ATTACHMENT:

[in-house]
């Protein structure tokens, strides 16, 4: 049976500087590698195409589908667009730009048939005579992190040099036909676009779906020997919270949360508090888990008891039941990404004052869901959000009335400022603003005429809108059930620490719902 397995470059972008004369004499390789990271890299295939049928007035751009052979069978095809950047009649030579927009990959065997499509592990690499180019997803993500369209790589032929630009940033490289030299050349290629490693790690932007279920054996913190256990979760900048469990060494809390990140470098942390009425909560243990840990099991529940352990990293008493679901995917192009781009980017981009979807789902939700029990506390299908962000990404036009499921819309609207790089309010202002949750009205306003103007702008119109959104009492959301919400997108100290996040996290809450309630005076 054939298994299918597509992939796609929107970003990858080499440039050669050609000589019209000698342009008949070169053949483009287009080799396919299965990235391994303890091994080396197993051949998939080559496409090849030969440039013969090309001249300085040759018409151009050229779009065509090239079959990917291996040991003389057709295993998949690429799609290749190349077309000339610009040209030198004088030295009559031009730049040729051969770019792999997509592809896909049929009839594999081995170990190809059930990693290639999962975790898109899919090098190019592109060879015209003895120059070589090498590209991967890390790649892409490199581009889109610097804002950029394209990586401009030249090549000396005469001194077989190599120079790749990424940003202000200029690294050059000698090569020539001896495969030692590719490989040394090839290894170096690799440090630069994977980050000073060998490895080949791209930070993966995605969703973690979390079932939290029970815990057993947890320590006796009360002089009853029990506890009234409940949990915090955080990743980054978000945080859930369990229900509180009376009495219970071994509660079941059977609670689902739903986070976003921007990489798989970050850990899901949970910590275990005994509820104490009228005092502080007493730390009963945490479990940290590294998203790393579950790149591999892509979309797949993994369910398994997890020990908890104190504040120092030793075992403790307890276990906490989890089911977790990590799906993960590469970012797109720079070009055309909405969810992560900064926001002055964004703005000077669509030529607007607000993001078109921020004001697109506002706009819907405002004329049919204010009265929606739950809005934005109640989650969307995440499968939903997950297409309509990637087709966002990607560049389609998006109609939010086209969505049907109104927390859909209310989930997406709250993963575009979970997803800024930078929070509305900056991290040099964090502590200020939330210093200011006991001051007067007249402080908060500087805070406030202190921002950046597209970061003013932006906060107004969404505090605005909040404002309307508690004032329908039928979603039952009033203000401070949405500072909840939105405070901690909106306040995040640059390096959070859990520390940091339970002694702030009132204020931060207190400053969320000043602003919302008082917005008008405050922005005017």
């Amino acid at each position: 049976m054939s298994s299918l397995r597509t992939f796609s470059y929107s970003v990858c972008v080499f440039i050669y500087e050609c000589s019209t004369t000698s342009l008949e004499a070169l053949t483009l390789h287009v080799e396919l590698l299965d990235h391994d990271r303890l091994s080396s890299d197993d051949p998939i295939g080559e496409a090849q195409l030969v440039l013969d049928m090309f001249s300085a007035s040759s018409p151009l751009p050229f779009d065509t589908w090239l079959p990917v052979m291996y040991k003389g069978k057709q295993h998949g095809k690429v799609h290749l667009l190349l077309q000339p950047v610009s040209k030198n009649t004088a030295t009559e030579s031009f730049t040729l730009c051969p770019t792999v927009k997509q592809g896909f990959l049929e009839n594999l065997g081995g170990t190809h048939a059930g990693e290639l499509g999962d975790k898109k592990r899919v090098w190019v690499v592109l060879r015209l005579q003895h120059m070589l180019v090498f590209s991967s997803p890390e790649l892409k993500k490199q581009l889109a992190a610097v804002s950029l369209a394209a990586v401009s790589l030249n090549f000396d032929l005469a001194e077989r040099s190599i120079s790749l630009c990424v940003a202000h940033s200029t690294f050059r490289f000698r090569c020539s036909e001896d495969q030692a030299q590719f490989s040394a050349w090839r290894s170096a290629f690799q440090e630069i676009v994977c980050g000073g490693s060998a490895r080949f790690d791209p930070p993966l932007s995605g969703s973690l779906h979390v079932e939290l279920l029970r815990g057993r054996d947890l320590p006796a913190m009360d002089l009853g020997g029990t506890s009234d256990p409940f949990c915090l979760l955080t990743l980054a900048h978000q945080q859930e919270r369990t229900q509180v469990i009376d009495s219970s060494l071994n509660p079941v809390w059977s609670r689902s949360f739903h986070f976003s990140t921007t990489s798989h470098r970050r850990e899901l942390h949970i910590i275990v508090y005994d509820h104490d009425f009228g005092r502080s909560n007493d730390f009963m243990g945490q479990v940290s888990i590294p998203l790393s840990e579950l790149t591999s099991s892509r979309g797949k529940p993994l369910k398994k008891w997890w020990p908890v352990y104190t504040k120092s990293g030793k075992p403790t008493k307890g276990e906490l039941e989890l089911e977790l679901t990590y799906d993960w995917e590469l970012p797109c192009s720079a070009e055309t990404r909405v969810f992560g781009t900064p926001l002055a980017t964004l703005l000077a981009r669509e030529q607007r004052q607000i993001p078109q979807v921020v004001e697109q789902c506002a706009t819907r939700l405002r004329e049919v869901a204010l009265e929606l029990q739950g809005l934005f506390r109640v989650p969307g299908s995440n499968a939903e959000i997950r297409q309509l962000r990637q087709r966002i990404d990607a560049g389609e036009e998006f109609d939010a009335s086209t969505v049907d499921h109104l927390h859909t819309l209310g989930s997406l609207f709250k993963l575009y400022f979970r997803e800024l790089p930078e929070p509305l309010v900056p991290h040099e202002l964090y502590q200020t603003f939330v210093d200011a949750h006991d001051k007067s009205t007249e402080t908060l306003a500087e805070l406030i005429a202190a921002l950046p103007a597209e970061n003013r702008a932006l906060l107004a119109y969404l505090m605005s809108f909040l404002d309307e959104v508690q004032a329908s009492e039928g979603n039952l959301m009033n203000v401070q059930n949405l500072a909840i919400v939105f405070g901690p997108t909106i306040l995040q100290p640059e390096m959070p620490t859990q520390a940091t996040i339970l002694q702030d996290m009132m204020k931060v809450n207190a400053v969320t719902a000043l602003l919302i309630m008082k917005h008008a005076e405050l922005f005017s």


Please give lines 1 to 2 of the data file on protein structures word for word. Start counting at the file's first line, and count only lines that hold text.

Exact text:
[in-house]
């Protein structure tokens, strides 16, 4: 049976500087590698195409589908667009730009048939005579992190040099036909676009779906020997919270949360508090888990008891039941990404004052869901959000009335400022603003005429809108059930620490719902 397995470059972008004369004499390789990271890299295939049928007035751009052979069978095809950047009649030579927009990959065997499509592990690499180019997803993500369209790589032929630009940033490289030299050349290629490693790690932007279920054996913190256990979760900048469990060494809390990140470098942390009425909560243990840990099991529940352990990293008493679901995917192009781009980017981009979807789902939700029990506390299908962000990404036009499921819309609207790089309010202002949750009205306003103007702008119109959104009492959301919400997108100290996040996290809450309630005076 054939298994299918597509992939796609929107970003990858080499440039050669050609000589019209000698342009008949070169053949483009287009080799396919299965990235391994303890091994080396197993051949998939080559496409090849030969440039013969090309001249300085040759018409151009050229779009065509090239079959990917291996040991003389057709295993998949690429799609290749190349077309000339610009040209030198004088030295009559031009730049040729051969770019792999997509592809896909049929009839594999081995170990190809059930990693290639999962975790898109899919090098190019592109060879015209003895120059070589090498590209991967890390790649892409490199581009889109610097804002950029394209990586401009030249090549000396005469001194077989190599120079790749990424940003202000200029690294050059000698090569020539001896495969030692590719490989040394090839290894170096690799440090630069994977980050000073060998490895080949791209930070993966995605969703973690979390079932939290029970815990057993947890320590006796009360002089009853029990506890009234409940949990915090955080990743980054978000945080859930369990229900509180009376009495219970071994509660079941059977609670689902739903986070976003921007990489798989970050850990899901949970910590275990005994509820104490009228005092502080007493730390009963945490479990940290590294998203790393579950790149591999892509979309797949993994369910398994997890020990908890104190504040120092030793075992403790307890276990906490989890089911977790990590799906993960590469970012797109720079070009055309909405969810992560900064926001002055964004703005000077669509030529607007607000993001078109921020004001697109506002706009819907405002004329049919204010009265929606739950809005934005109640989650969307995440499968939903997950297409309509990637087709966002990607560049389609998006109609939010086209969505049907109104927390859909209310989930997406709250993963575009979970997803800024930078929070509305900056991290040099964090502590200020939330210093200011006991001051007067007249402080908060500087805070406030202190921002950046597209970061003013932006906060107004969404505090605005909040404002309307508690004032329908039928979603039952009033203000401070949405500072909840939105405070901690909106306040995040640059390096959070859990520390940091339970002694702030009132204020931060207190400053969320000043602003919302008082917005008008405050922005005017």